2020 was one of the most traumatic years that many of us will ever have to face. For much of the population, it will be remembered as a year the world stood still.
Yet, for big business, many things carried on as normal. Indeed, many even prospered. Niche companies suddenly became cash cows while big tech and other multinationals began snapping up new acquisitions.
Below are some of the major acquisitions of 2020.
1 Salesforce and Slack
In December 2020 Salesforce completed their acquisition of Slack for a whopping $27.7 billion in cash and stocks. It does not seem that long ago that Slack was suffering. A public launch in 2019 had not gone as well as planned, and the marketplace they were operating in had become saturated. Despite a large and growing customer base, the company was struggling to make money and increasing competition from the likes of Zoom, Microsoft Teams and a host of other startups was taking its toll. Despite revenues of close to $850 million, the company was not making money and the market was not persuaded. At one point their stock was down by 40%.
And all this was occurring in a market where working from home had become the new norm and their product was one of the great facilitators of this shift. There is no doubt that with a turnover of such amount there is a profit to be made and Salesforce have obviously recognized this.
2 Just Eat swallows GrubHub.
Two of the big players in the burgeoning take way food order and delivery sector have become one, with Just Eats’ purchase of its American counterpart GrubHub. GrubHub had itself been quite greedy on the acquisition front and had grown to become the American market leader in its niche. Just Eat are the European market leaders in the same niche.
Since the acquisition, they have become the world’s largest food delivery outside of China. Uber were already considering a takeover of GrubHub when Just Eat stepped in and completed an all-stock deal worth $7.3 billion dollars.
With many people locked down the world over and take away food replacing a night out in a restaurant, this is going to be a sector that continues to grow. Recent trends due to the pandemic have largely fueled this growth and, while this may signify a slight turn down in fortunes as the world recovers, a stronger customer base and learned habits have cemented their niche.
3 Uber and Postmates
Not to be outdone by Just Eats’ acquisition of GrubHub, and in recognition of what is a rapidly expanding sector, Uber completed the acquisition of another large food delivery service, Postmates. The deal, worth $2.65 billion, was instigated in July 2020 and Uber announced its completion in December 2020.
There is definitely a synergy between the two niches that Uber obviously feel they can take advantage of. With their unfruitful approaches to GrubHub, it is an area they have been keen to expand into.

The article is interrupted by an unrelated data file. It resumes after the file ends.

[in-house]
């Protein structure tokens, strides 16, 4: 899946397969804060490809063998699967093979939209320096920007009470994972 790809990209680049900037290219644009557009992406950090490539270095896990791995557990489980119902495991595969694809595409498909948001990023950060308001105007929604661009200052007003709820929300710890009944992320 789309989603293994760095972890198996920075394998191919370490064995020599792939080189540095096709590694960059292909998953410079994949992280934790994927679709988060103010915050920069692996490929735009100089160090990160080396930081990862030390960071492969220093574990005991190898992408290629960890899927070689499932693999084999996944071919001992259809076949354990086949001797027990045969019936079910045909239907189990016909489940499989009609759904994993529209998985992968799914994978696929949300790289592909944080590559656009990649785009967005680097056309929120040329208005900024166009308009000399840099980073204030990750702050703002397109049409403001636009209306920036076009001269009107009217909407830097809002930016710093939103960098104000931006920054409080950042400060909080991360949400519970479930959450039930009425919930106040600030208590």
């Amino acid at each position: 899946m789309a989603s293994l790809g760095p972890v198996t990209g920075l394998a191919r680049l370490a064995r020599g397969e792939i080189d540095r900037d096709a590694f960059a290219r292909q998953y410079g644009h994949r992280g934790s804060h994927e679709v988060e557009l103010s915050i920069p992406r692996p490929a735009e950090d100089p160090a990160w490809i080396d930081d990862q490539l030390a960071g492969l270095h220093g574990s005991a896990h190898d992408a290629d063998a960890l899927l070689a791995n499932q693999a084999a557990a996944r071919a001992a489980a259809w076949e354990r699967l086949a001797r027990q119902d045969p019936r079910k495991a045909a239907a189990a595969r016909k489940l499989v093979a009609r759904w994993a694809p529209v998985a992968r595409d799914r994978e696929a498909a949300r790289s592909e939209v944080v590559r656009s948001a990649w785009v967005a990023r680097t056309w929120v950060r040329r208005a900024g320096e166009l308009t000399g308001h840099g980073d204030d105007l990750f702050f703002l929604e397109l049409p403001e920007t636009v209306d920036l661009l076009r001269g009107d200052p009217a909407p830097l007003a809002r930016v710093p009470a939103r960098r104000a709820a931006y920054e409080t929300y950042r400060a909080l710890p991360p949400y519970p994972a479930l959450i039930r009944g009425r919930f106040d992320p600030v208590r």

4 Facebook buys Kustomer.
Only started in 2015, Kustomer has built a reputation as one of the top Customer Relation Management platforms. For Facebook to pay $1 billion dollars for such a recent startup speaks volumes about how the platform progressed and how seriously they are about integrating a CRM system into its existing platforms.
With a huge amount of business now taking place through Facebook platforms such as Facebook itself, Instagram, WhatsApp and even Messenger, Facebook have been keen to build more CRM into their existing platforms. This merger is seen as their first serious foray into a more integrated and seamless CRM system being built into their existing systems.
5 Morgan Stanley and E-Trade
Morgan Stanley is a ‘traditional Wall Street Investment Bank’ that have now made the move into the burgeoning ‘digital traders’ market.’ In many ways this should not be a surprise, with the purchasing power of millions of ‘low-flyer’ online investments beginning to match their traditional ‘high-flyer – high investment’ market, it is merely cementing their market position as a leading Investment House.
E-trade have 5.2 million customers that will now benefit from the Blue-Chip expertise that Morgan Stanley has in abundance. With a $13 billion price tag, this has been described as the biggest bank takeover since the financial crisis of 2008.
6 Zoom Buys Keybase
Without a doubt, Zoom’s business flourished during the pandemic. From being a niche bit of software that few people had heard of, it became the go-to tool for those locked down and working from home and for those keeping in touch with family and friends they were no longer able to visit.
However, throughout the year they were dogged by concerns regarding the security of their platform. The acquisition of Keybase for an undisclosed sum was seen as the major step that Zoom had taken in its ’90-day plan’ to bolster its security systems.
This is the first acquisition in Zoom’s nine-year history and what it shows is their commitment to becoming one of the biggest and most secure video-conferencing suites. With Keybase integrated into their systems, full end-to-end encryption is now a feature of Zoom.
Intuit and Credit Karma
Finally, the accounts giant Intuit, maker of software packages like Quick Books, TurboTax and Mint announced in February that it had agreed terms to purchase the credit history firm Credit Karma for $7.1 billion.
This signifies a step toward the general consumer market for Intuit, who hope to be able to offer a personalized financial assistant service to help people take control of their finances and have tailored financial solutions at their fingertips.
2020 was a remarkable year for acquisitions despite the global pandemic. The few that we touched upon are just the tip of the iceberg. With all this taking place in a world where much business has remained stagnant, it bodes well for a brighter future when the pandemic begins to ease.